Blog #1: Stonehenge and Solstices

moonrise stars Stonehenge Wiltshire England UK
Stonehenge Photograph

Stonehenge is commonly known as a collection of large stones in Wiltshire, England, but even after much research and investigation, we still don’t know who built it, when it was built, or exactly what it was used for. We speculate that it could have been used as a burial ground or even an astronomical observatory. What is particularly interesting about this sight is its alignment with the summer and winter solstices. As seen in this Stonehenge reconstruction, as the sun sets rises on the summer solstice and sets on the winter solstice, the sun is perfectly aligned with opposite sides of the monument. It is commonly believed that the monument was built between 3000 and 2000BCE, which leads us to wonder how important astronomical observations were to ancient societies. Another interesting potential use for Stonehenge is to predict eclipses. Some questions that may spur from these potential uses are: Why did the creators of Stonehenge align it with the path of the sun? Why would they want to predict the timing of eclipses?

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4 thoughts on “Blog #1: Stonehenge and Solstices

  1. It’s interesting to see how complicated this structure was even back then! I’m surprised that people so long ago were able to figure out the time and dates for hte equinoxes and find a practical way to locate them every year. It has me wondering what the purpose of this structure was – religious, scientific, or a combination of both.

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  2. This post made me think about ancient people and how technology in their time was incredibly sophisticated for the resources that they had at the time. It amazes me that to this day, we still don’t know much about Stonehenge and your post had me thinking why. Do you think that we will ever discover who built it and if there is another purpose other than measuring the solstices?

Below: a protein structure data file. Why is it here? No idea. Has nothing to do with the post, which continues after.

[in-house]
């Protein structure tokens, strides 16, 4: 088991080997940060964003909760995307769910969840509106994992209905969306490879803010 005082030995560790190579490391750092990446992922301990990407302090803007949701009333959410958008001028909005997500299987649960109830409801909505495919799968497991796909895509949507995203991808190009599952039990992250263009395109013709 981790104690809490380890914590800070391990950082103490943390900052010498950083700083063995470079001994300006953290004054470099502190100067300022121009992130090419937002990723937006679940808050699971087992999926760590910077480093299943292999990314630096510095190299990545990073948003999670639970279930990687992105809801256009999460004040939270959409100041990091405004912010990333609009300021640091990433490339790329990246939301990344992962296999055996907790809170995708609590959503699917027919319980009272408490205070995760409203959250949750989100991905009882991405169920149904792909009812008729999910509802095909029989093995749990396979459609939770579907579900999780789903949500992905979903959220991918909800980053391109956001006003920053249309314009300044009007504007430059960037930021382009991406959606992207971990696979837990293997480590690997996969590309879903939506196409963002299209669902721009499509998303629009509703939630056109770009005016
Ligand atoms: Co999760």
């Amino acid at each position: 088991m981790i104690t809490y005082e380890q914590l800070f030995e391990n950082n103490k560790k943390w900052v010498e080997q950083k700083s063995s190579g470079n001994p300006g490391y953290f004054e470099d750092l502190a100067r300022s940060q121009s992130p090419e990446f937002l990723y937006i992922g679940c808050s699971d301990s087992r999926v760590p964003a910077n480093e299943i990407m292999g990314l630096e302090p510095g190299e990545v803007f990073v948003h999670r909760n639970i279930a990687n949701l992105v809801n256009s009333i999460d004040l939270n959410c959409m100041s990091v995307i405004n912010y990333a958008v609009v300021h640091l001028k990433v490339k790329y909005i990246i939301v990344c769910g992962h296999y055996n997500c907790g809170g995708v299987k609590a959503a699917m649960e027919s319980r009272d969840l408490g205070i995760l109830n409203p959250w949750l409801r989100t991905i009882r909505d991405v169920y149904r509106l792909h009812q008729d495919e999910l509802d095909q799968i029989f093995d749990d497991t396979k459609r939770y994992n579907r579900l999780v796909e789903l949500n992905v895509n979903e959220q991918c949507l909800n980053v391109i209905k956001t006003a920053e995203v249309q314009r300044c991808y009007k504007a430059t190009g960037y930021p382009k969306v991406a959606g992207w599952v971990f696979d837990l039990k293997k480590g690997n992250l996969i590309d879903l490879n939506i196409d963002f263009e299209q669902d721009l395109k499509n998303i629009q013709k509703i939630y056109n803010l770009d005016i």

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  3. Going off that, it always so interesting to see what previous civilizations developed to observe the night sky. It’s interesting to think of what future civilizations will find from us and what they will assume or wonder or mistake about our scientific explorations.

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  4. Your post was really interesting to read, especially having just completed my second blog! I actually mentioned Stonehenge in my blog post and the status it may have held as a “celestial observatory.” I find it especially fascinating that despite Stonehenge’s “old age,” scientists are now finding structures that may have been used as celestial observatories that are even older than Stonehenge. For instance, my blog post focused on tomb structures (called dolmens) found last year in Carregal do Sal, Portugal that were built six thousand years ago, perhaps for telescopic purposes (specifically stargazing). 

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